Hello, I am a brand new member to this great site. I found you a few days ago after taking my October LSAT and I've learned quite a lot. I am excited to be a part of this community With that in mind, I ask for your honest opinion on my personal statement. Thank you and I will undoubtedly return the favor!
For some, the decision to attend Law School is predicated on what they “should” do by an outside party or what they need do because they “cannot think of anything else.” My decision to apply to your law school depends on neither of these, but instead on many different factors. Ever since I moved to the U.S.A. approximately 15 years ago, I have been caught between two cultures and seemingly two different worlds; the Brazilian and the American one. This existence seems to be something I was destined to do, perhaps, since the same thing happened with my grandfather Johannes, though under entirely different circumstances.
Johannes was approximately seven years old when he was exiled to Brazil with my great-grandfather Max and great-grandmother Maria from Germany in 1939. My great-grandfather Max was, at the time, a respected judge in the state of Baden-Württemberg, in the city of Offenburg and was happily married to a Catholic German woman, Maria. To marry in the Catholic Church, both parties are required to be Catholic. Maria was Catholic by birth while Max was a newly Christened convert. However, in the eyes of the German government at the time, he was what his parents before him were and what he himself was before his conversion; he was a Jew. Thus, through shrewd thinking and a premonition of things to come, Max, his wife Maria, and his son Johannes narrowly escaped the fate that fell upon Max’s own parents a few days after his rushed escape to Brazil through Switzerland: the Gurs concentration camp in France. Thus, Max, once a respected judge, never practiced law again. His son Johannes was torn away from his homeland of Germany and deprived from ever seeing two of his grandparents again. Though Max received reparations from the German government in his later years, the damage done to his psyche through this cultural uprooting was irreparable. The magnitude of the injustice and he and his family endured is really quite unfathomable to today’s generation; and I sincerely hope it remains that way. We now live in privileged times: The utter bewilderment he must have felt at having to decide whether to leave or face imminent death is a feeling I will never truly understand. His story is one that has stuck with me on my path to Criminal law, and understandably so, for it directly shaped our family’s history and is perhaps why the majority of my family in Brazil consists of criminal lawyers, judges, and district attorneys.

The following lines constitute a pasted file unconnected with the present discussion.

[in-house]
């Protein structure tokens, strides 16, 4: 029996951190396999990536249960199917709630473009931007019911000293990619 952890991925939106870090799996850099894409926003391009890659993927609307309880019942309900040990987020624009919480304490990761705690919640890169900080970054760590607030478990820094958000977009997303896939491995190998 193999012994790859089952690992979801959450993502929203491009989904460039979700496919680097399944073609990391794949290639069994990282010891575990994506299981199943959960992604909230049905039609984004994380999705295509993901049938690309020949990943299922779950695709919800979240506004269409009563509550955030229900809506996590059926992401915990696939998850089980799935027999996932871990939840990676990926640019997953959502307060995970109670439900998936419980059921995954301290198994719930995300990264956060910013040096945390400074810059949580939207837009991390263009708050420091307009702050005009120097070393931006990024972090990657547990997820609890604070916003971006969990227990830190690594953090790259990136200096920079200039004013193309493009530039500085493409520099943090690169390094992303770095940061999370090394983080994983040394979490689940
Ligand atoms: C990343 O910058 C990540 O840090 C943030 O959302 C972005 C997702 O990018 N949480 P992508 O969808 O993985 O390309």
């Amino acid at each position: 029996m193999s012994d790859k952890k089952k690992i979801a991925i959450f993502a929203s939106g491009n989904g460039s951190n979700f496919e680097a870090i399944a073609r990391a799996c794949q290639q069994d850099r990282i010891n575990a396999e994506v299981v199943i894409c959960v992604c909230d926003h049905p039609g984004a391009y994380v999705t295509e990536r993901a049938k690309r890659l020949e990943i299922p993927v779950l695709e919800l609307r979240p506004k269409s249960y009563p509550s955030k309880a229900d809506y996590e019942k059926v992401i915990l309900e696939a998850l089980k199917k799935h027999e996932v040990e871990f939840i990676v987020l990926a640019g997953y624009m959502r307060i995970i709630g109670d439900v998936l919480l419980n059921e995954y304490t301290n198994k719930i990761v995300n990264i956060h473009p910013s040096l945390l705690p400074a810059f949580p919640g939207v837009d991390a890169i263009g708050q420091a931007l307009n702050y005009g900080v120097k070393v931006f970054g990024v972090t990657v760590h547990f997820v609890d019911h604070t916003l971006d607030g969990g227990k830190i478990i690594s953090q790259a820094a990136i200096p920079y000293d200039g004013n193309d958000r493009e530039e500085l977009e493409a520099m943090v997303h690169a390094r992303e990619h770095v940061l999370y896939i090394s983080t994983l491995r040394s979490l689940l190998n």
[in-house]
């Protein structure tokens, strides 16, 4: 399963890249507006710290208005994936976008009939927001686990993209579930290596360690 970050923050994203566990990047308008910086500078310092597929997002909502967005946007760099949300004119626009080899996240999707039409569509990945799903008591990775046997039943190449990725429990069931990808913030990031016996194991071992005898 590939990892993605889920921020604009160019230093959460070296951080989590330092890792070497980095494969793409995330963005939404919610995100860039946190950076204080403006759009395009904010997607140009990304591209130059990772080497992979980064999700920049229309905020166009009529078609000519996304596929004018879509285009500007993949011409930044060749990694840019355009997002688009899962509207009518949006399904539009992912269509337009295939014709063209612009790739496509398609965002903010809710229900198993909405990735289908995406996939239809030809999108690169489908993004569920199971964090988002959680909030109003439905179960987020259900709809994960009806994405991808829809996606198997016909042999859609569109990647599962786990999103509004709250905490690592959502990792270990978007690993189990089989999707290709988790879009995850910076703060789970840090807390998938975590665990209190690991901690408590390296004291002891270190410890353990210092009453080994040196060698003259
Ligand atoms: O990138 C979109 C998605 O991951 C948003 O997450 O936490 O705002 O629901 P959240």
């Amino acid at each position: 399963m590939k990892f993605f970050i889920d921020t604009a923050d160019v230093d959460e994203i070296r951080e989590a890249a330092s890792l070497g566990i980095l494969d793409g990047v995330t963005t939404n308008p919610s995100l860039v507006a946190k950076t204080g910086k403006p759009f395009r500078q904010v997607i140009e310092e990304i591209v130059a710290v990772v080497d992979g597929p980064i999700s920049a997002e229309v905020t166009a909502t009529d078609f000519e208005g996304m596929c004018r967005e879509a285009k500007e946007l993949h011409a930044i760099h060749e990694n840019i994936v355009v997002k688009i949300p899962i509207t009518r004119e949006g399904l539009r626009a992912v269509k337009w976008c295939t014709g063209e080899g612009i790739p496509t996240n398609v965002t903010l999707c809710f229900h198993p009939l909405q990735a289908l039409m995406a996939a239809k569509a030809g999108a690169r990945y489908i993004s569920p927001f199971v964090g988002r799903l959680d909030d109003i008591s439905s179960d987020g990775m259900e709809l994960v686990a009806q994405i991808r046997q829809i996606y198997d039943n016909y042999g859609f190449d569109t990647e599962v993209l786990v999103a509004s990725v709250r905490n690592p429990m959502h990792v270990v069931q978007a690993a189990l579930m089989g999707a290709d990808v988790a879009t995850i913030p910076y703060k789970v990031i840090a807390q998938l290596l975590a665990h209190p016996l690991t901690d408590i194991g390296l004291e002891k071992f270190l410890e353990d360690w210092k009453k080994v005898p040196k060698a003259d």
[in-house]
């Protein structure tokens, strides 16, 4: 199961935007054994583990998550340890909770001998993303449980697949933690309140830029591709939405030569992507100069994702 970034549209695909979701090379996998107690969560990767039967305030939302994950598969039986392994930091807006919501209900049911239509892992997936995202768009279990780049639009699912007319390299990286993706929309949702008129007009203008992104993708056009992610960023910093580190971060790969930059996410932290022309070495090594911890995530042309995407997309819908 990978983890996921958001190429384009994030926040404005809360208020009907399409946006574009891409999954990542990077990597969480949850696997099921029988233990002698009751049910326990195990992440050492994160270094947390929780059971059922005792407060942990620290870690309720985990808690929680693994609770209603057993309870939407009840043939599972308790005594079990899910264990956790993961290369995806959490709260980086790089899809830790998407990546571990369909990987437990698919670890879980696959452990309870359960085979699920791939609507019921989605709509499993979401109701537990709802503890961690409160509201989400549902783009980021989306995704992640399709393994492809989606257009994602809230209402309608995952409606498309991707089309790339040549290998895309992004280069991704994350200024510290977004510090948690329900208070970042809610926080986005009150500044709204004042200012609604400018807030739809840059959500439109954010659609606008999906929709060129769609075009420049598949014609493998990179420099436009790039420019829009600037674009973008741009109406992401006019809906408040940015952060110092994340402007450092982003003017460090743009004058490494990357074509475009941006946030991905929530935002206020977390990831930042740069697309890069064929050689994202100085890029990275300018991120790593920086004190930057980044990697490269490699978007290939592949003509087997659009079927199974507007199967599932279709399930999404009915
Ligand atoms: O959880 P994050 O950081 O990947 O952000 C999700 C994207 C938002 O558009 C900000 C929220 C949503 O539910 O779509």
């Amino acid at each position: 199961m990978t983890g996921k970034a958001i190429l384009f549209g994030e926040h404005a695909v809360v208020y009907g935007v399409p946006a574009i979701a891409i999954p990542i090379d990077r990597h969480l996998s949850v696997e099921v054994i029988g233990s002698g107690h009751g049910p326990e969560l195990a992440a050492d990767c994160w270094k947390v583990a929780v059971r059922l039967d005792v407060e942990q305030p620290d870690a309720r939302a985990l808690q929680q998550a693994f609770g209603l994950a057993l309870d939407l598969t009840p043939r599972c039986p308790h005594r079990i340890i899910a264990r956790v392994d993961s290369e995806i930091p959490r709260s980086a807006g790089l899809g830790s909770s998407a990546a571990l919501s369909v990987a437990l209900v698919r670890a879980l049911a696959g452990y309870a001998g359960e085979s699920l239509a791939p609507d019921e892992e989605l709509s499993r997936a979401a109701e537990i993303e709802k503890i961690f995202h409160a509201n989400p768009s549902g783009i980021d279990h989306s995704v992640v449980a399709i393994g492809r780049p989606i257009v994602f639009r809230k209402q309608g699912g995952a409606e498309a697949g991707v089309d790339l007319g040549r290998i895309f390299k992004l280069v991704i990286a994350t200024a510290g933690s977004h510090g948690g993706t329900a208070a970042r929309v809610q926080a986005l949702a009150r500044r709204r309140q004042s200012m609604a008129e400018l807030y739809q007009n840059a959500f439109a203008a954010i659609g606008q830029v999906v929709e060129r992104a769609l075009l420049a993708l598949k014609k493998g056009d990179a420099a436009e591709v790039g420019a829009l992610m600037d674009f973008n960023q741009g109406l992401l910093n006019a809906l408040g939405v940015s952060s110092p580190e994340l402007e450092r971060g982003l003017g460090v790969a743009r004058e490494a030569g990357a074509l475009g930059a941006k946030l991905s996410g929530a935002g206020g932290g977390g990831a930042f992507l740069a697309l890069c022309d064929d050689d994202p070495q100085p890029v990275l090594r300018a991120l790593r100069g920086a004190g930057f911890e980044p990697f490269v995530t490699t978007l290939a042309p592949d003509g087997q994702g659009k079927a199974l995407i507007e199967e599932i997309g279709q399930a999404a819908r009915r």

Though my own story is wholly apart from that of my grandfather Johannes, as my parents moved here to the U.S.A. voluntarily, I have always related to him in a special way, since we share the experience of being preadolescent aliens in our adopted countries. This feeling of cultural detachment from everyday society has manifested in me since I was able to understand it and continues to reside in me to an extent. Though this feeling of detachment hindered me before in my adolescence, I now see it as an advantage that I would never wish to be deprived of. I can now be a chameleon of sorts, speaking in a São Paulo accent when intermingling with Brazilians or speaking in a Californian accent when talking to Americans. In accordance with these experiences, I have always had an outside perspective on issues that neither my American-born and raised friends nor my Brazilian-born and raised friends have had. This multicultural perspective is what draws me into law, as it is an occupation in which you must be able to relate to multiple sides of a story from an objective standpoint. As the world becomes further intertwined economically through NAFTA, the EU, and MERCOSUR and as the United States becomes more ethnically diverse, we need lawyers that are multicultural themselves in order to best serve their clients. My residency in Brazil and the United States, along with my travels in Argentina, Uruguay, and much of Western Europe have allowed to gain perspectives and understanding that I could never have gotten from a book. By virtue of these experiences, I am fully fluent in Portuguese and English and conversational in Spanish, German, and French.
Thus, in order to fully utilize my strengths and to follow in the footsteps of my family through our joint inspiration of personal social injustice, I would like to pursue a career in Criminal law.
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